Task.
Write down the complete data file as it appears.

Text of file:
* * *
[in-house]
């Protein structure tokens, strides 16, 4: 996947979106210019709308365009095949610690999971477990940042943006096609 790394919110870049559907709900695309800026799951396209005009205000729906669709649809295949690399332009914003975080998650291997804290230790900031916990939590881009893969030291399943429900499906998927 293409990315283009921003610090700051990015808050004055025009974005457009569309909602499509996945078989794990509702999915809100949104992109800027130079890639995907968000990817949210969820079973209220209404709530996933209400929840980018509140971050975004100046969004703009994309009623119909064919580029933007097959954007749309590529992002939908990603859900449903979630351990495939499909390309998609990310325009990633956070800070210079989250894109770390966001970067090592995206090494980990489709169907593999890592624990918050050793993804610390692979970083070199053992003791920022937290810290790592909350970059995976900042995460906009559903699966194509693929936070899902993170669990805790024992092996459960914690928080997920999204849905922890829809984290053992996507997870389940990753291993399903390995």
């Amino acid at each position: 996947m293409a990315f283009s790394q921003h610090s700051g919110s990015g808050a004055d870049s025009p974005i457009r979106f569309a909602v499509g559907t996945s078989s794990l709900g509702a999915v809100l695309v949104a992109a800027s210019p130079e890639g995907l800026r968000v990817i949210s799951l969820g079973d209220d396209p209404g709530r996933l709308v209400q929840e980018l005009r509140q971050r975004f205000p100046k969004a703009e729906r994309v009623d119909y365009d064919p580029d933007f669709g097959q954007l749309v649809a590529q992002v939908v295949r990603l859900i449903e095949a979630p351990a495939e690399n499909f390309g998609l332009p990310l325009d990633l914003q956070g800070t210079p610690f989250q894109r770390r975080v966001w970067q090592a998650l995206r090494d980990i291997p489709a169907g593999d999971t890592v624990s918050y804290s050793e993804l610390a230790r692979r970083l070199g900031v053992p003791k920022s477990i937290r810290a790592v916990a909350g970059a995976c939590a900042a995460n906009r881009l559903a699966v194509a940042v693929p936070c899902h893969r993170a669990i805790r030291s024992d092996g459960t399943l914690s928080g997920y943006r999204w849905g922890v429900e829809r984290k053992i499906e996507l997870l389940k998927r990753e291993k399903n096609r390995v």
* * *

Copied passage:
[in-house]
């Protein structure tokens, strides 16, 4: 996947979106210019709308365009095949610690999971477990940042943006096609 790394919110870049559907709900695309800026799951396209005009205000729906669709649809295949690399332009914003975080998650291997804290230790900031916990939590881009893969030291399943429900499906998927 293409990315283009921003610090700051990015808050004055025009974005457009569309909602499509996945078989794990509702999915809100949104992109800027130079890639995907968000990817949210969820079973209220209404709530996933209400929840980018509140971050975004100046969004703009994309009623119909064919580029933007097959954007749309590529992002939908990603859900449903979630351990495939499909390309998609990310325009990633956070800070210079989250894109770390966001970067090592995206090494980990489709169907593999890592624990918050050793993804610390692979970083070199053992003791920022937290810290790592909350970059995976900042995460906009559903699966194509693929936070899902993170669990805790024992092996459960914690928080997920999204849905922890829809984290053992996507997870389940990753291993399903390995």
């Amino acid at each position: 996947m293409a990315f283009s790394q921003h610090s700051g919110s990015g808050a004055d870049s025009p974005i457009r979106f569309a909602v499509g559907t996945s078989s794990l709900g509702a999915v809100l695309v949104a992109a800027s210019p130079e890639g995907l800026r968000v990817i949210s799951l969820g079973d209220d396209p209404g709530r996933l709308v209400q929840e980018l005009r509140q971050r975004f205000p100046k969004a703009e729906r994309v009623d119909y365009d064919p580029d933007f669709g097959q954007l749309v649809a590529q992002v939908v295949r990603l859900i449903e095949a979630p351990a495939e690399n499909f390309g998609l332009p990310l325009d990633l914003q956070g800070t210079p610690f989250q894109r770390r975080v966001w970067q090592a998650l995206r090494d980990i291997p489709a169907g593999d999971t890592v624990s918050y804290s050793e993804l610390a230790r692979r970083l070199g900031v053992p003791k920022s477990i937290r810290a790592v916990a909350g970059a995976c939590a900042a995460n906009r881009l559903a699966v194509a940042v693929p936070c899902h893969r993170a669990i805790r030291s024992d092996g459960t399943l914690s928080g997920y943006r999204w849905g922890v429900e829809r984290k053992i499906e996507l997870l389940k998927r990753e291993k399903n096609r390995v």